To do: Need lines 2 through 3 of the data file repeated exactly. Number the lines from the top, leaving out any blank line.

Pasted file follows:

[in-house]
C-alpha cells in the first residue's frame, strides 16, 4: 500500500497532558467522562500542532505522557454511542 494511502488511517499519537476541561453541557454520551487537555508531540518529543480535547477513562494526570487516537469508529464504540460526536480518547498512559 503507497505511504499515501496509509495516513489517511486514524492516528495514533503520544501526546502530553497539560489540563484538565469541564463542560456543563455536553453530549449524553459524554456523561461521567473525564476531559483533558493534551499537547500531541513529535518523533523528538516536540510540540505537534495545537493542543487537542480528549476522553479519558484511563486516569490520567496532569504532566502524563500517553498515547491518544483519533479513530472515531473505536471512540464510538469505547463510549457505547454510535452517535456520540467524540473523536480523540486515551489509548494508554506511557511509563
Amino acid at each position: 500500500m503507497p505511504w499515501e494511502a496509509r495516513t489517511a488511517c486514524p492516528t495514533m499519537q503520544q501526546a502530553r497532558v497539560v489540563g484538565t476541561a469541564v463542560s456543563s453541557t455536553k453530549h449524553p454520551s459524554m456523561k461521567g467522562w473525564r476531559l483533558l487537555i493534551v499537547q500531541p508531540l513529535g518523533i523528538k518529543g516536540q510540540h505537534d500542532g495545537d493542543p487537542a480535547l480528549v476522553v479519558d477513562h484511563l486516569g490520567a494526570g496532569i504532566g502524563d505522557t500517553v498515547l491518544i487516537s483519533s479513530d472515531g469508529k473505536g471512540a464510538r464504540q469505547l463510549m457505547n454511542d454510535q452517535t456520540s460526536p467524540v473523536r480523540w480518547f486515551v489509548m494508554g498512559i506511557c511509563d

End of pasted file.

C-alpha cells in the first residue's frame, strides 16, 4: 500500500497532558467522562500542532505522557454511542 494511502488511517499519537476541561453541557454520551487537555508531540518529543480535547477513562494526570487516537469508529464504540460526536480518547498512559 503507497505511504499515501496509509495516513489517511486514524492516528495514533503520544501526546502530553497539560489540563484538565469541564463542560456543563455536553453530549449524553459524554456523561461521567473525564476531559483533558493534551499537547500531541513529535518523533523528538516536540510540540505537534495545537493542543487537542480528549476522553479519558484511563486516569490520567496532569504532566502524563500517553498515547491518544483519533479513530472515531473505536471512540464510538469505547463510549457505547454510535452517535456520540467524540473523536480523540486515551489509548494508554506511557511509563
Amino acid at each position: 500500500m503507497p505511504w499515501e494511502a496509509r495516513t489517511a488511517c486514524p492516528t495514533m499519537q503520544q501526546a502530553r497532558v497539560v489540563g484538565t476541561a469541564v463542560s456543563s453541557t455536553k453530549h449524553p454520551s459524554m456523561k461521567g467522562w473525564r476531559l483533558l487537555i493534551v499537547q500531541p508531540l513529535g518523533i523528538k518529543g516536540q510540540h505537534d500542532g495545537d493542543p487537542a480535547l480528549v476522553v479519558d477513562h484511563l486516569g490520567a494526570g496532569i504532566g502524563d505522557t500517553v498515547l491518544i487516537s483519533s479513530d472515531g469508529k473505536g471512540a464510538r464504540q469505547l463510549m457505547n454511542d454510535q452517535t456520540s460526536p467524540v473523536r480523540w480518547f486515551v489509548m494508554g498512559i506511557c511509563d